to the left
poet Philip Hammial is also is also a sculptor. His poems are word
constructions, installations for the imagination. They confront and
tease and strangely charm with their abrasive wit.
of a diaspora of forms and traces of what was once functional, he
creates that living object of art which dances, screams, shouts, farts,
all good Surrealists Hammial is at heart a serious poet, whose
shimmering surfaces open out to social analysis and an engagement with
culture and politics, resulting in a dazzling bravura poetry.
jazz on the page.
short-listed for the
New South Wales Premier’s Literary Awards, Kenneth Slessor
Poetry, in 2001. The judges commented:
has a strong, fascinating, individual and reliably animated style. What
might be mere experimental whimsy in another writer is toughened and
made memorable by his well-integrated but unyielding ethical tone:
‘His is an evacuated face. Actually, it’s an
face permeated with suck this immunity... A scummed face. A face in the
final analysis, that’s down on all fours’
(‘Howard’). This is a beautifully disciplined book,
mirroring social and literary genre absurdities back and forth to
achieve a stance which is extremely valuable both artistically and
Cover sculpture A
Watching The Shit Hit The Fan
by Philip Hammial
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ME, MYSELF, NO OTHER
NOT ME, HIM
LA MORT EST SUR LA TABLE
AN INCIDENT IN FAMAGUSTA
HEADS OF STATE
A MATTER OF SPECULATION
IVAN & ALEXANDRIA
AT A TABLE
WHAT TO SAY
IN SHINING ARMOUR
DISCUSSING THE ARMY
THINGS TO DO
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Poetry from Black Pepper
Elegies, Bread, Russian Ink, The Dining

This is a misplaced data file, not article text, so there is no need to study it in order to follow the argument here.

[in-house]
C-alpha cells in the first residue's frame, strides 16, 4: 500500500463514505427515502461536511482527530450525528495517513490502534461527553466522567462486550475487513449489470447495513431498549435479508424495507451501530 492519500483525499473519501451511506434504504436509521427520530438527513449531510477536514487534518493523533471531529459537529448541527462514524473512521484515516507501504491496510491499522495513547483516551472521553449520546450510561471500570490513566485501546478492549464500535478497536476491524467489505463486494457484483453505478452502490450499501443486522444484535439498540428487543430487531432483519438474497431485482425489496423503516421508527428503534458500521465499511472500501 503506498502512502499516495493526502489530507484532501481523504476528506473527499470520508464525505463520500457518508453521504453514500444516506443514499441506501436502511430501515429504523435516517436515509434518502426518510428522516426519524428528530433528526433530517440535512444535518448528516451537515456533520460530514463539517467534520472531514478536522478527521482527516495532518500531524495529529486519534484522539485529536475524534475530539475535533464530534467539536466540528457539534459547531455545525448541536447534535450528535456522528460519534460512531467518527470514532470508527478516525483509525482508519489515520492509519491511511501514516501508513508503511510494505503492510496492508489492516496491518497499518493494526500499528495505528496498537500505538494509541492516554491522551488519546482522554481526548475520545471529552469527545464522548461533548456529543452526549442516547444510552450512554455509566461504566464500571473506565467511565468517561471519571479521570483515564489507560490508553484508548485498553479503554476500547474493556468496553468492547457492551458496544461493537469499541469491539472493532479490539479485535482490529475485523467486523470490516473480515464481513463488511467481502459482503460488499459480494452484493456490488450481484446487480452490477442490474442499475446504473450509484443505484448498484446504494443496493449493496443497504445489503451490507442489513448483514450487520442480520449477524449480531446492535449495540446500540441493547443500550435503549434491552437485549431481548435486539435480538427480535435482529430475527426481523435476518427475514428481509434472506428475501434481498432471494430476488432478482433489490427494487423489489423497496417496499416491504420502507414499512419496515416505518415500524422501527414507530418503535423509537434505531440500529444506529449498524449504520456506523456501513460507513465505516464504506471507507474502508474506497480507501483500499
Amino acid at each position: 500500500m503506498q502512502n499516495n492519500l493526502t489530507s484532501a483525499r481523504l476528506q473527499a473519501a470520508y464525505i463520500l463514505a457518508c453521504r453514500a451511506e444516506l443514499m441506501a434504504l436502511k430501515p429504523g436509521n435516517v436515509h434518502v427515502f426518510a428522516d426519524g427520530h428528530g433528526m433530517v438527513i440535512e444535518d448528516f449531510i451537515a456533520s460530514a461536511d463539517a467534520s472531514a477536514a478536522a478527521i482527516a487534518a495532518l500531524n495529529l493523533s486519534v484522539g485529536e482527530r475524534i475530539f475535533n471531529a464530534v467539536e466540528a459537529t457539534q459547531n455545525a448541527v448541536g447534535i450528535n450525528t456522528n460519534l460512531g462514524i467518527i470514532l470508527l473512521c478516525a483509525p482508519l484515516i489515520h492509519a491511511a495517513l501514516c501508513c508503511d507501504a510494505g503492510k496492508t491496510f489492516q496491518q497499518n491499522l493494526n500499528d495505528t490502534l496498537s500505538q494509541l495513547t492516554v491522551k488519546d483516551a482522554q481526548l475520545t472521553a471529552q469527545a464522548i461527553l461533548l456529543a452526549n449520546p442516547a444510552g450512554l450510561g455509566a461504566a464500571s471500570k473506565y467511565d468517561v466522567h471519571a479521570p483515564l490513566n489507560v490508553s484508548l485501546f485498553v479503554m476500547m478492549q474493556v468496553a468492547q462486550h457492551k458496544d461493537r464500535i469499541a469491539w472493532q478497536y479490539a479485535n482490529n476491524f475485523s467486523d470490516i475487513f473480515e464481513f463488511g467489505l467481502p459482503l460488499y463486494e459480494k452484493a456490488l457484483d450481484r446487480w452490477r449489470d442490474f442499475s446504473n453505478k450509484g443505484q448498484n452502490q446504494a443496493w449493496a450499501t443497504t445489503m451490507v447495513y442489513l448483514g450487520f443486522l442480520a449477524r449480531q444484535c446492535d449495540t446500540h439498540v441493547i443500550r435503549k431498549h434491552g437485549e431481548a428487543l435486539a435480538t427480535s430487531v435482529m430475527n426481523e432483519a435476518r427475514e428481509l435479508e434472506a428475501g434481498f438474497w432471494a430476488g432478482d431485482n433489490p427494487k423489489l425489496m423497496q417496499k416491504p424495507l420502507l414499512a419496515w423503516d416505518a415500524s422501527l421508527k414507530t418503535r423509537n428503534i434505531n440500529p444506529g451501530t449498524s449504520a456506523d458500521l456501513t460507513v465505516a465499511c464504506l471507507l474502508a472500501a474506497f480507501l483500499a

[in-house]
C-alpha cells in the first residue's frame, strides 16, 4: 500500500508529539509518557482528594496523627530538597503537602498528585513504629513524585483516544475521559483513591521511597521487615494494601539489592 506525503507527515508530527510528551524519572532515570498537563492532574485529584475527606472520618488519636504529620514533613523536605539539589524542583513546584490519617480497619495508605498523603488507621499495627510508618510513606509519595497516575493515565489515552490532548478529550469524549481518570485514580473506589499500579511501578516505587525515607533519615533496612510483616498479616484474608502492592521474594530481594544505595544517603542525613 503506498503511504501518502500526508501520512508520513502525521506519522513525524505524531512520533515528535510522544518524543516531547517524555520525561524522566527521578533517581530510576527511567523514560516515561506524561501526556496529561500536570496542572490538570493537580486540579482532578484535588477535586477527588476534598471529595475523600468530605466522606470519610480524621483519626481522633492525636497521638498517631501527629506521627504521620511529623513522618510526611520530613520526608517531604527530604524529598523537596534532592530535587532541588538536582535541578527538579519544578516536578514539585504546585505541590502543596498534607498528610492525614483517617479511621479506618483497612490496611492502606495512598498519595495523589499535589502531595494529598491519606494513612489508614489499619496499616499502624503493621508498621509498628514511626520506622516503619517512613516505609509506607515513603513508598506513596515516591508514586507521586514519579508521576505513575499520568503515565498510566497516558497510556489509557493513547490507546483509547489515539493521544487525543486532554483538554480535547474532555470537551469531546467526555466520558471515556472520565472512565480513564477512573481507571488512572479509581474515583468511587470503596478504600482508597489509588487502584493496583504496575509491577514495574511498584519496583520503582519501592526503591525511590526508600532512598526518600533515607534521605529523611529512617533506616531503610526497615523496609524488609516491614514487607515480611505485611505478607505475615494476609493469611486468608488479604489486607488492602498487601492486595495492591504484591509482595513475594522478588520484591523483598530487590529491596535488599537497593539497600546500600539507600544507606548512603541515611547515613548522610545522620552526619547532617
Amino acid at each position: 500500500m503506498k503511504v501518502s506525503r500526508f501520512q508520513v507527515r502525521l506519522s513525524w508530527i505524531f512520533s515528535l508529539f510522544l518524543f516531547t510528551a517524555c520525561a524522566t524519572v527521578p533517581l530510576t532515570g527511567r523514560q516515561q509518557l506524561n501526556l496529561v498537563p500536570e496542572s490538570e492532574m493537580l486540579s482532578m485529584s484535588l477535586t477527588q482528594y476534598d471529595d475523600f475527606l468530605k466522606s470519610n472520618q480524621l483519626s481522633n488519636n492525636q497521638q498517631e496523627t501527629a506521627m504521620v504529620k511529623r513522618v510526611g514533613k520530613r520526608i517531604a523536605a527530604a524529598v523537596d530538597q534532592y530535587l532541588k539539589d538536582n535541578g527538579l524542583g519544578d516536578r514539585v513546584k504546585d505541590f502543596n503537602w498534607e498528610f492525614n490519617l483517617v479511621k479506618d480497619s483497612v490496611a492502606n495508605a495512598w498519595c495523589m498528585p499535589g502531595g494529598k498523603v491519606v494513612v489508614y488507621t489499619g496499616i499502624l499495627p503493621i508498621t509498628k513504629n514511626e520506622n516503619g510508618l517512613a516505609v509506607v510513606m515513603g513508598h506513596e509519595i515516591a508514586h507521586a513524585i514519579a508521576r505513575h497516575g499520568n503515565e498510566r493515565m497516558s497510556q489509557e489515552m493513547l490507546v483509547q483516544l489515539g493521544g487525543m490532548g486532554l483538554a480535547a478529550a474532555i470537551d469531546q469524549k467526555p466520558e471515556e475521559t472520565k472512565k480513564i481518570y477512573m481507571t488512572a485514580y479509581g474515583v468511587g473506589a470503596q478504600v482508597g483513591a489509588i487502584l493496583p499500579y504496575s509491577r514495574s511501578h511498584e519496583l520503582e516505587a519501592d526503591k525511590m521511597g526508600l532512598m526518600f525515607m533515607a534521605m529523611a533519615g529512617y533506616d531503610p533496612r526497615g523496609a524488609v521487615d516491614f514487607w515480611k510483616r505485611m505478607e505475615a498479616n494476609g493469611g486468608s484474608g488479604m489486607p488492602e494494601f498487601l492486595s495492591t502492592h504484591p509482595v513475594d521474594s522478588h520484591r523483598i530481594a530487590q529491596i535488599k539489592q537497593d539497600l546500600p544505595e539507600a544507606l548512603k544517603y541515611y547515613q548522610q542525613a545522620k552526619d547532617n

Whereas K.F. Pearson (Melbourne Elegies
typically invites reader
compliance by emphasising the attractions of sharing and communication,
collection is confrontational. Critical,
satirical, and disjunctive, his poems are mostly surreal,
combinations bizarre. When Colonels, the Junta, Heads of
State (including Howard), and the army become targets
for satire, the modes are curiously indirect (overtly metaphorical) but
also insistent. Focussing on stupidities, dullness, self-interest, and
abuses of power, he mocks simple public-private distinctions while
suggesting, as it were, the advisability (even the necessity) of
Something of this humorous/serious play can be seen in the short prose
His is an evacuated face. Actually, it’s an extrajudicial
permeated with suck this immunity as a function of fraternal arcanum.
In other words, it’s a face of extortion modified to suit the
present political climate - slapdash. Or, to put it simply, an about
face. A packed-with-lies face. A floundering in malignancy face. An
orchestrated by the lowest common denominator face. A scrummed face. A
face, in the final analysis, that’s down on all fours.
One can only wonder what Hammial might add following the awful
opportunisms of the Tampa affair, September 11, the ‘War on
Terror,’ and all the way to Iraq with George, the Younger,
By contrast, ‘An Incident in Famagusta,’
Bound’ and ‘Stations’ are constructed as
narratives, phantasmagorical journeys in which the disconcerting play
of images and ideas displaces literality for the more difficult appeals
of symbolic possibilities. Similar strategies of dislocation appear in
‘Procedures’ where common events (the birth of a
baptism, a 21st birthday, choosing a valentine...) become the labels
to which are attached short paragraphs of bizarre instructions and in
‘What to Say,’ a litany that offers harsh comfort
moments of crisis.
is much concerned with death. So many of the poems
horrors, from history and from nightmare; and in their witty
displacements, the sounds of parodic laughter suggest, as well, tears
of frustration and concern. Satire is always at least double-edged.
...These are interesting collections. Black Pepper continues to present
writing that warrants attention.
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that Resonate: New Poetry
No. 166, Autumn 2002
If Lou Reed were updating his most famous song to these duty-of-care
times he might add that if you are taking a walk on the wild side, you
are probably moving too slowly for the good of your health. Philip
is an alert,
prowling lope across the earth-clung, wormy underbelly of our culture.